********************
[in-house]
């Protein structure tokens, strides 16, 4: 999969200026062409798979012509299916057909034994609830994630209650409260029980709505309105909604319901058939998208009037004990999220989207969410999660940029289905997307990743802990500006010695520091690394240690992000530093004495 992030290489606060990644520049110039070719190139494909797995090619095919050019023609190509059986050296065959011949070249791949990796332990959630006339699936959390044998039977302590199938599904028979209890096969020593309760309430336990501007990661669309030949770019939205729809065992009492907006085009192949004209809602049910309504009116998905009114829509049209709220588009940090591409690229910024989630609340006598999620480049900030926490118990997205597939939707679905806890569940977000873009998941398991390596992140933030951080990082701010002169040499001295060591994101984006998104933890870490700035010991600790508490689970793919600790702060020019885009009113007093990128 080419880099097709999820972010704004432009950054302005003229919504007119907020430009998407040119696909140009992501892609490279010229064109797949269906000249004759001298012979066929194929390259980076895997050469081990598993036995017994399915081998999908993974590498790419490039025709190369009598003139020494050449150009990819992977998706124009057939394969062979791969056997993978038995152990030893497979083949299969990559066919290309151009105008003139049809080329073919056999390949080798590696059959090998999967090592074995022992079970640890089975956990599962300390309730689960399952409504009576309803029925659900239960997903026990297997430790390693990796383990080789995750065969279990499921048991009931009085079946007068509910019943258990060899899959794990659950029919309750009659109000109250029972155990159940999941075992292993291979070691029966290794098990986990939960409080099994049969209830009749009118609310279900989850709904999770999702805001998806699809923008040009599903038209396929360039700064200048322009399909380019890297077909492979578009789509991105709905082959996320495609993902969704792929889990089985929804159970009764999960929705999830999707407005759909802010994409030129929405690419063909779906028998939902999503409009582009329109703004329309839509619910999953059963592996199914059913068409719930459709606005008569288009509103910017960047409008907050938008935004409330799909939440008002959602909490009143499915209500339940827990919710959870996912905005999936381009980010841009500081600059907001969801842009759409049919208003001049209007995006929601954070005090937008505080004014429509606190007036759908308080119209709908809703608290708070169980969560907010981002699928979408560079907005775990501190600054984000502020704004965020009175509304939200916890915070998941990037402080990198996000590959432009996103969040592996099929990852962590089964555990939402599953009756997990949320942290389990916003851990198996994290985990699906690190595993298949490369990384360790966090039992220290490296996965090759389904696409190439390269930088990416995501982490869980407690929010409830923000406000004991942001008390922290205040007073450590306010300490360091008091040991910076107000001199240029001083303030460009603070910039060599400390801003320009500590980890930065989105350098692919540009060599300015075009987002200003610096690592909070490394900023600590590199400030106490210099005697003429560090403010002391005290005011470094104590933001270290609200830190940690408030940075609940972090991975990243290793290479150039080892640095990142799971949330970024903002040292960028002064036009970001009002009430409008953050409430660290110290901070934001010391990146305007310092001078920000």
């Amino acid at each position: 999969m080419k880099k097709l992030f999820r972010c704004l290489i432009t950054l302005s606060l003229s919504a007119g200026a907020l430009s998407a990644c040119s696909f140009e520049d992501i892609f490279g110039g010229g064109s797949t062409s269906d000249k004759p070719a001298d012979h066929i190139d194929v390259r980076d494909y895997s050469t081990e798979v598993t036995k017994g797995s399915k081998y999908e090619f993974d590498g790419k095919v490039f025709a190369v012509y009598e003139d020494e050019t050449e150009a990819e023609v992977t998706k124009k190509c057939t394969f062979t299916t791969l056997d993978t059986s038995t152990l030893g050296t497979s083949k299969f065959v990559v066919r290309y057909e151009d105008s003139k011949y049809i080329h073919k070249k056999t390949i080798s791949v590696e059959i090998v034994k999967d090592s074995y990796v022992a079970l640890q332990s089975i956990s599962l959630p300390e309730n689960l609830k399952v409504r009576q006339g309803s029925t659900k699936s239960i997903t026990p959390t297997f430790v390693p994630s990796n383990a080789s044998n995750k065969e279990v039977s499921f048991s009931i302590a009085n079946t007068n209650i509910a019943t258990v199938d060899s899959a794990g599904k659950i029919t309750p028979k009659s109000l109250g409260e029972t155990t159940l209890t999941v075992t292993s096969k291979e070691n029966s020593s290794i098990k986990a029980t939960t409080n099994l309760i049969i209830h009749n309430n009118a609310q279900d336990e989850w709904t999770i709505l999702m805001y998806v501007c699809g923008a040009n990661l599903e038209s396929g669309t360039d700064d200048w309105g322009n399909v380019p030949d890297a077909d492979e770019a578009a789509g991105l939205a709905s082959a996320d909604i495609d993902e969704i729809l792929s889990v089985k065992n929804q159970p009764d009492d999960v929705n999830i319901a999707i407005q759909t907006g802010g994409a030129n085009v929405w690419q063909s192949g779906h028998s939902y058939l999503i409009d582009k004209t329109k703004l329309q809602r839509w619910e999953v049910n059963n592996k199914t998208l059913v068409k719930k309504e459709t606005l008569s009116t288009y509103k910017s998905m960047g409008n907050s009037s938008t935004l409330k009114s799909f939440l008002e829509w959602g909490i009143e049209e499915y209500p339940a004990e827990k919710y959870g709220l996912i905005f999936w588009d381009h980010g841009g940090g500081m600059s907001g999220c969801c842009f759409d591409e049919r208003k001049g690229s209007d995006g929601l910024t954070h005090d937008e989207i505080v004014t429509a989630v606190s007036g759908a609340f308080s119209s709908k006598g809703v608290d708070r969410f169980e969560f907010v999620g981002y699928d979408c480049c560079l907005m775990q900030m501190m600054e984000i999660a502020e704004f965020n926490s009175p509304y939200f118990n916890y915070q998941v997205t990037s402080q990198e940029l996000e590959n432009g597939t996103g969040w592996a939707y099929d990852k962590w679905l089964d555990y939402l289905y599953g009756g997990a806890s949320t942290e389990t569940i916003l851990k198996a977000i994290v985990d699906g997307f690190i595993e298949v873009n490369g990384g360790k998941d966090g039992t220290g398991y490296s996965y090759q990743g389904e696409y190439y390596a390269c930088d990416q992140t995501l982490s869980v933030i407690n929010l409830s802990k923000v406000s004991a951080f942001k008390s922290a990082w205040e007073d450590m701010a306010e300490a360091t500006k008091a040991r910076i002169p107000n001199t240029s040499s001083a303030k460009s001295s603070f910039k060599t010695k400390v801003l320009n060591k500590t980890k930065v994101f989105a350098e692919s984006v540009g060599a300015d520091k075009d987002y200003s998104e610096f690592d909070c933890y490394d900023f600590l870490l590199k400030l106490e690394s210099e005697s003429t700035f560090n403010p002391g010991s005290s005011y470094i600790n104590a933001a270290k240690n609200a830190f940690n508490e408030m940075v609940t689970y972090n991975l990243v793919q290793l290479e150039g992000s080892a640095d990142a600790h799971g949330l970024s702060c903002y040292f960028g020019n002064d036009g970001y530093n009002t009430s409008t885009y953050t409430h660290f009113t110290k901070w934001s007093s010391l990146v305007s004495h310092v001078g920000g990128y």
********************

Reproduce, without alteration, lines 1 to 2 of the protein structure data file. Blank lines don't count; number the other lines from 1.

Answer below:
[in-house]
């Protein structure tokens, strides 16, 4: 999969200026062409798979012509299916057909034994609830994630209650409260029980709505309105909604319901058939998208009037004990999220989207969410999660940029289905997307990743802990500006010695520091690394240690992000530093004495 992030290489606060990644520049110039070719190139494909797995090619095919050019023609190509059986050296065959011949070249791949990796332990959630006339699936959390044998039977302590199938599904028979209890096969020593309760309430336990501007990661669309030949770019939205729809065992009492907006085009192949004209809602049910309504009116998905009114829509049209709220588009940090591409690229910024989630609340006598999620480049900030926490118990997205597939939707679905806890569940977000873009998941398991390596992140933030951080990082701010002169040499001295060591994101984006998104933890870490700035010991600790508490689970793919600790702060020019885009009113007093990128 080419880099097709999820972010704004432009950054302005003229919504007119907020430009998407040119696909140009992501892609490279010229064109797949269906000249004759001298012979066929194929390259980076895997050469081990598993036995017994399915081998999908993974590498790419490039025709190369009598003139020494050449150009990819992977998706124009057939394969062979791969056997993978038995152990030893497979083949299969990559066919290309151009105008003139049809080329073919056999390949080798590696059959090998999967090592074995022992079970640890089975956990599962300390309730689960399952409504009576309803029925659900239960997903026990297997430790390693990796383990080789995750065969279990499921048991009931009085079946007068509910019943258990060899899959794990659950029919309750009659109000109250029972155990159940999941075992292993291979070691029966290794098990986990939960409080099994049969209830009749009118609310279900989850709904999770999702805001998806699809923008040009599903038209396929360039700064200048322009399909380019890297077909492979578009789509991105709905082959996320495609993902969704792929889990089985929804159970009764999960929705999830999707407005759909802010994409030129929405690419063909779906028998939902999503409009582009329109703004329309839509619910999953059963592996199914059913068409719930459709606005008569288009509103910017960047409008907050938008935004409330799909939440008002959602909490009143499915209500339940827990919710959870996912905005999936381009980010841009500081600059907001969801842009759409049919208003001049209007995006929601954070005090937008505080004014429509606190007036759908308080119209709908809703608290708070169980969560907010981002699928979408560079907005775990501190600054984000502020704004965020009175509304939200916890915070998941990037402080990198996000590959432009996103969040592996099929990852962590089964555990939402599953009756997990949320942290389990916003851990198996994290985990699906690190595993298949490369990384360790966090039992220290490296996965090759389904696409190439390269930088990416995501982490869980407690929010409830923000406000004991942001008390922290205040007073450590306010300490360091008091040991910076107000001199240029001083303030460009603070910039060599400390801003320009500590980890930065989105350098692919540009060599300015075009987002200003610096690592909070490394900023600590590199400030106490210099005697003429560090403010002391005290005011470094104590933001270290609200830190940690408030940075609940972090991975990243290793290479150039080892640095990142799971949330970024903002040292960028002064036009970001009002009430409008953050409430660290110290901070934001010391990146305007310092001078920000």